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Exploring Africa in LA: A Little Ethiopia story (Part 3) – KCRW

Written by Shaka Mali Tafari
Producers: Shaka Mali Tafari and Anyel Zuberi Fields  |  Digital producers: Crissy Van Meter and Andrea Domanick
If you’ve been following along with my journey into Little Ethiopia in Los Angeles, then you may remember the various voices that brought this story to life. For this story, I recorded over 15 hours of interviews, and I want to share some of my favorite exchanges and let these voices shine.

Meklit Gebre-Mariam stands with her father, Mr. ​Fekere Gebre-Mariam, in front of their family-run restaurant Rosalind’s in Little Ethiopia.

Melkit Gebre-Mariam
Art Director and Screenwriter
“Whenever you meet other Africans, it’s immediate, like you’re meeting your brother and sister. You never saw each other before but you’re like, ‘Are you Ethiopian?’ and, ‘Are you Nigerian?’ Then there’s this immediate connection. It’s really beautiful. They feel proud when you tell them there’s a Little Ethiopia here and [when I tell them my] family has a restaurant. They’re like, I gotta come support you. It’s just like this beautiful connection right away.”

Raquel MacFarlane (pictured with her family) is an LA native. Photo courtesy of Raquel MacFarlane.

Raquel MacFarlane
HR Management, LA Native, Wife, and Mother
“My parents met in Greece. They both were born in Ethiopia. My mom was in her twenties, my dad in his early-thirties, and I think they spent a total of six years together in Greece. My mom got her nursing degree there. In the early 1980s, they found their way to Detroit, Michigan, where my uncle hosted them for a few months while they figured out what would be next in their journey here. 
It’s hard to get through life in this country, so I can’t even imagine leaving your native country and going somewhere where you’re not fluent in the language or the culture, and trying to make the best.”

Getahun Asfaw owns Messob restaurant in Little Ethiopia. Photo by Seth Van Matre. 

Getahun Asfaw
Owner of Messob, President of the Little Ethiopia Business Association
“When I came into the States, I spoke no English at all. I was going to school in Westchester. I used to run for Westchester [High School], and [I won the]  championship. It was a big deal, [I never] ran  before … but [I] won the city conference for Los Angeles. It was really great.”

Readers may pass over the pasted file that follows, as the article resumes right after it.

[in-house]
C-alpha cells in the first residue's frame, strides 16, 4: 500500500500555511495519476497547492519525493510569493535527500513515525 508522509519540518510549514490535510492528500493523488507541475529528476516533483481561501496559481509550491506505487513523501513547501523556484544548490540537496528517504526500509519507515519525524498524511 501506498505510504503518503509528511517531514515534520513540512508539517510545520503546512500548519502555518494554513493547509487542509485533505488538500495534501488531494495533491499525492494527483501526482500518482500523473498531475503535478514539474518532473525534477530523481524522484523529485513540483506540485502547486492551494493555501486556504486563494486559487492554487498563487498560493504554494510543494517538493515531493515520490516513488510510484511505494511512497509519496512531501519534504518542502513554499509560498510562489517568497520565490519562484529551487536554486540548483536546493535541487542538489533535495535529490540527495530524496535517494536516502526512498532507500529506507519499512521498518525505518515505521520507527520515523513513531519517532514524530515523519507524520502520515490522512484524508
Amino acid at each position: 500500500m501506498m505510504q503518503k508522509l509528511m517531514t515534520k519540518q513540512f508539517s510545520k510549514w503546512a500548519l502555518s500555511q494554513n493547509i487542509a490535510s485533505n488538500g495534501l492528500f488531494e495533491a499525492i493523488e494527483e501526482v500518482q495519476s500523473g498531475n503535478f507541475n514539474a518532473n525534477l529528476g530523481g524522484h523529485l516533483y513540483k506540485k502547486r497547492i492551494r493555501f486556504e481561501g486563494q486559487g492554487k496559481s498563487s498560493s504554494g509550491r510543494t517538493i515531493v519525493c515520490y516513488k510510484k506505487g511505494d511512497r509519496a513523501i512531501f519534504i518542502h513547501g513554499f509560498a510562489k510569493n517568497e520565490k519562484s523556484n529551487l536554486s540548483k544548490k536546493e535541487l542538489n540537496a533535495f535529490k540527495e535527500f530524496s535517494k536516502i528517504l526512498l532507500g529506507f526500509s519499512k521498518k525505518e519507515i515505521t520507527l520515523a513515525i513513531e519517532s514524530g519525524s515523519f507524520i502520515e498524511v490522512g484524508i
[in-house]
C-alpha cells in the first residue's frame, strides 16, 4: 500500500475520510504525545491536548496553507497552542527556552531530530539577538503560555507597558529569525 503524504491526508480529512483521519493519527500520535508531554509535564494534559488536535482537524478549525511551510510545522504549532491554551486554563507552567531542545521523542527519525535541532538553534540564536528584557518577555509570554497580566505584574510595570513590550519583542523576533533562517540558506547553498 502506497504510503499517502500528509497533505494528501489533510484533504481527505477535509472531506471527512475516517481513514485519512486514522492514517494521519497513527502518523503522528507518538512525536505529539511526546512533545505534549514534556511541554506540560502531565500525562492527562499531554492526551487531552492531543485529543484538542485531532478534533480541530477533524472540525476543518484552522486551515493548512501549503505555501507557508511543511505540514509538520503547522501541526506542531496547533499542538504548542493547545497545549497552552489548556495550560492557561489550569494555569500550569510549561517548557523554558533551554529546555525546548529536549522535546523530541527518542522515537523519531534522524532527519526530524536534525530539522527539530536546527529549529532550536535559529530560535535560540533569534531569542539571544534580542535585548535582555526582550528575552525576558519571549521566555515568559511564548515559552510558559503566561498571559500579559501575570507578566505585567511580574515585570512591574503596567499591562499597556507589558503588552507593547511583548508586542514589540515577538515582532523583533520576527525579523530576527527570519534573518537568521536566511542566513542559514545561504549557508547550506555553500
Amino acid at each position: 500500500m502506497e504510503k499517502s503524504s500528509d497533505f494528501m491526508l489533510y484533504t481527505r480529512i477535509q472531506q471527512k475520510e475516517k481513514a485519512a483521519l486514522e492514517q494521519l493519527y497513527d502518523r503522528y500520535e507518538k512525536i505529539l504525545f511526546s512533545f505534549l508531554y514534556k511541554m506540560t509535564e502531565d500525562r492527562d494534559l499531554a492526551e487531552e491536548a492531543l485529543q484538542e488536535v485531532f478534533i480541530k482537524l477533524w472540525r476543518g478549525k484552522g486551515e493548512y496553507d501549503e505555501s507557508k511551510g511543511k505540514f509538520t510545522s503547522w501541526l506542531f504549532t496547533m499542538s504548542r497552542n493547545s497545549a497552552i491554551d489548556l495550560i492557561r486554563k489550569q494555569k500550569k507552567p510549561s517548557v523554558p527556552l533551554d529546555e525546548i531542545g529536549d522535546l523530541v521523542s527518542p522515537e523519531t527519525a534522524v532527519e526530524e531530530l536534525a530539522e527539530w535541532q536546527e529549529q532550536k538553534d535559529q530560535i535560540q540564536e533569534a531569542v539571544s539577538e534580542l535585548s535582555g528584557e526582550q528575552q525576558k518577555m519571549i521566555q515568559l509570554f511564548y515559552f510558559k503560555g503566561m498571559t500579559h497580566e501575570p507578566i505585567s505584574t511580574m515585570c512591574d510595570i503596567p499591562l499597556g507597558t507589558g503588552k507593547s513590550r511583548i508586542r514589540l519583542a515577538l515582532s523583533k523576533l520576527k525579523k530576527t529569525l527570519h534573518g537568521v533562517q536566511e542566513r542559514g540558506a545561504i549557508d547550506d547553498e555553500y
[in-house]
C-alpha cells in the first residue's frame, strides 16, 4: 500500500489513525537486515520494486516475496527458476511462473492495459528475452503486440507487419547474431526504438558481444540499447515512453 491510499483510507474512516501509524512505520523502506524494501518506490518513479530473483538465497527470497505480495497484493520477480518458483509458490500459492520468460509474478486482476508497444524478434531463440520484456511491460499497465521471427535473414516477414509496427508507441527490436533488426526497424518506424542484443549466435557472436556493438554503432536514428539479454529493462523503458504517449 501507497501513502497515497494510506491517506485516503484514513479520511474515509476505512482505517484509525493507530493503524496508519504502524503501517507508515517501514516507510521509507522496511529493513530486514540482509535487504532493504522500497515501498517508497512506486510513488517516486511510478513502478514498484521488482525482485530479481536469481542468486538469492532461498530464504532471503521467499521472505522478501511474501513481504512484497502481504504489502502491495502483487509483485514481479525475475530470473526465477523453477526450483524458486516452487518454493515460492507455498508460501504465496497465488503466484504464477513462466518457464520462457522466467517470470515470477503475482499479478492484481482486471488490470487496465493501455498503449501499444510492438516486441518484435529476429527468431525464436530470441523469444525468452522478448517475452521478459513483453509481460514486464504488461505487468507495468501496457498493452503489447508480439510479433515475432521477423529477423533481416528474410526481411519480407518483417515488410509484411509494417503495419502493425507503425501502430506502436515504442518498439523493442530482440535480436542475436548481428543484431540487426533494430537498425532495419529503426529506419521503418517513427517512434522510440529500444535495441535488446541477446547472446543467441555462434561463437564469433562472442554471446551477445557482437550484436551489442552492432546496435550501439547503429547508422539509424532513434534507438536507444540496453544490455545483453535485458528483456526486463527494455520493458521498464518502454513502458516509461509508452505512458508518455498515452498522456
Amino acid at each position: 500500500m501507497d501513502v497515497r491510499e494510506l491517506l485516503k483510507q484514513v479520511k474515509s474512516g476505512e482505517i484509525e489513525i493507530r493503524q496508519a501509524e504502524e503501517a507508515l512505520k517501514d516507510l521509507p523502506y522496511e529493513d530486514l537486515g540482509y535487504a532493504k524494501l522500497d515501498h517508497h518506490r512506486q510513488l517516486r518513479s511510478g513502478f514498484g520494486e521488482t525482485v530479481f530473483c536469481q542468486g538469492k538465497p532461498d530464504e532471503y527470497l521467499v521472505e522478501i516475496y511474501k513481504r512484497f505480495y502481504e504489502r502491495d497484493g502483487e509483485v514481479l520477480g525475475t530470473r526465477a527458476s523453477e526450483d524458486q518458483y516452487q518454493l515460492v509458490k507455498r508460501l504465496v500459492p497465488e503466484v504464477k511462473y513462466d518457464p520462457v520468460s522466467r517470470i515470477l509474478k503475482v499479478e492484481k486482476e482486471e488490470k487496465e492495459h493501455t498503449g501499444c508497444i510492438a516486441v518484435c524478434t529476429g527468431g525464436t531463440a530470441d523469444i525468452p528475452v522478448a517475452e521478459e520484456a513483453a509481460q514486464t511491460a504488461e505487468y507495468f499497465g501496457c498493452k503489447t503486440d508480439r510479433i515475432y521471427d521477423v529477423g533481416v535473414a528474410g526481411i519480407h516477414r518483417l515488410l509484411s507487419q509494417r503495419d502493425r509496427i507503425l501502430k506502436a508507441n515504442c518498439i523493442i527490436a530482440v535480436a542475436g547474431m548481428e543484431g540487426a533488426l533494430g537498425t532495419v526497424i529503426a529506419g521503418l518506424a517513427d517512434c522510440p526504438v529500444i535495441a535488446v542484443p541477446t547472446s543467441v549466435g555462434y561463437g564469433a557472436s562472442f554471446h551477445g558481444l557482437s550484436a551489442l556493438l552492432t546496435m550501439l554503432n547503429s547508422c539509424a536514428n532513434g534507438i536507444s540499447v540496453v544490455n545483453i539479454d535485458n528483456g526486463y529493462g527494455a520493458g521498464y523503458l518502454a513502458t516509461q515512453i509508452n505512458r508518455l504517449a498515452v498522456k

Dr. Abraham K. Adhanom is a professor at Azusa Pacific University. Photo courtesy of Dr. Abraham K. Adhanom.

Dr. Abraham K. Adhanom
Professor of Business and Entrepreneurship at Azusa Pacific University, Amharic and Tigrinya Language Instructor at UCLA
“I came to the U.S. in 1994 after receiving an international leadership grant to study here. But before I came, I was assigned to work as an engineer because during the eighties, there was famine and hunger. There were a lot of problems in Ethiopia and Eritrea, so we were starting to do some projects like a micro hydroelectric dam construction project, healthcare clinics, schools, and construction projects. 
I was basically managing the engineering projects. I did that for about six years, both in Ethiopia and Eritrea, and although they call the micro dams, these are dams that employed 3000 people. [I] Was 21 years-old and I was in charge of managing 3,000 people.” 

Mr. Fekere owns Rosalind’s in Little Ethiopia. Photo by Seth Van Matre.  

Mr. Fekere
“Little Ethiopia, to me, means my vision and my hard work paid off.” 
Melkit Gebre-Mariam
“Little Ethiopia is a meeting point to feel that little piece of home. If you’ve never been to Ethiopia, it can be like where you find home.” 
Raquel MacFarlane
“Little Ethiopia is something I’m proud of. Looking back, it’s something that I’m more proud of today. Unfortunately, you don’t really see much of other African cultures or countries really represented in neighborhoods like Little Ethiopia, so it was like the Hollywood Walk of Fame because that’s where I was excited to go.” 
Dr. Abraham K. Adhanom